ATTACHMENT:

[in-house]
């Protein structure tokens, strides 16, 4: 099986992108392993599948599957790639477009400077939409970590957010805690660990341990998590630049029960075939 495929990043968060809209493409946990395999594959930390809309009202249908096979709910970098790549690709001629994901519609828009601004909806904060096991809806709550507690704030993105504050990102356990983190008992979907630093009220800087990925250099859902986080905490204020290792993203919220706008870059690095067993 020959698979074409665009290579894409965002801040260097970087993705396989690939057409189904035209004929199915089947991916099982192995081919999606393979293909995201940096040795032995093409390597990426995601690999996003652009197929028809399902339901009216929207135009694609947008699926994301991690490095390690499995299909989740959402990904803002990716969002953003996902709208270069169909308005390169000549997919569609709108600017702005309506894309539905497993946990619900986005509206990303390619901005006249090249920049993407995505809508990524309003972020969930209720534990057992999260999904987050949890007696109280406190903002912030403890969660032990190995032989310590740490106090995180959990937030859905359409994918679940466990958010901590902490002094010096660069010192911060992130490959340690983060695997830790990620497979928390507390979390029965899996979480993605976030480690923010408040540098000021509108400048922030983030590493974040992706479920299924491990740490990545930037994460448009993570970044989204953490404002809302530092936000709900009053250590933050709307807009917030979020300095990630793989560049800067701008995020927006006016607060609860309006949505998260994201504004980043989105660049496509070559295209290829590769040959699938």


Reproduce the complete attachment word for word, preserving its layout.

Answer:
[in-house]
């Protein structure tokens, strides 16, 4: 099986992108392993599948599957790639477009400077939409970590957010805690660990341990998590630049029960075939 495929990043968060809209493409946990395999594959930390809309009202249908096979709910970098790549690709001629994901519609828009601004909806904060096991809806709550507690704030993105504050990102356990983190008992979907630093009220800087990925250099859902986080905490204020290792993203919220706008870059690095067993 020959698979074409665009290579894409965002801040260097970087993705396989690939057409189904035209004929199915089947991916099982192995081919999606393979293909995201940096040795032995093409390597990426995601690999996003652009197929028809399902339901009216929207135009694609947008699926994301991690490095390690499995299909989740959402990904803002990716969002953003996902709208270069169909308005390169000549997919569609709108600017702005309506894309539905497993946990619900986005509206990303390619901005006249090249920049993407995505809508990524309003972020969930209720534990057992999260999904987050949890007696109280406190903002912030403890969660032990190995032989310590740490106090995180959990937030859905359409994918679940466990958010901590902490002094010096660069010192911060992130490959340690983060695997830790990620497979928390507390979390029965899996979480993605976030480690923010408040540098000021509108400048922030983030590493974040992706479920299924491990740490990545930037994460448009993570970044989204953490404002809302530092936000709900009053250590933050709307807009917030979020300095990630793989560049800067701008995020927006006016607060609860309006949505998260994201504004980043989105660049496509070559295209290829590769040959699938």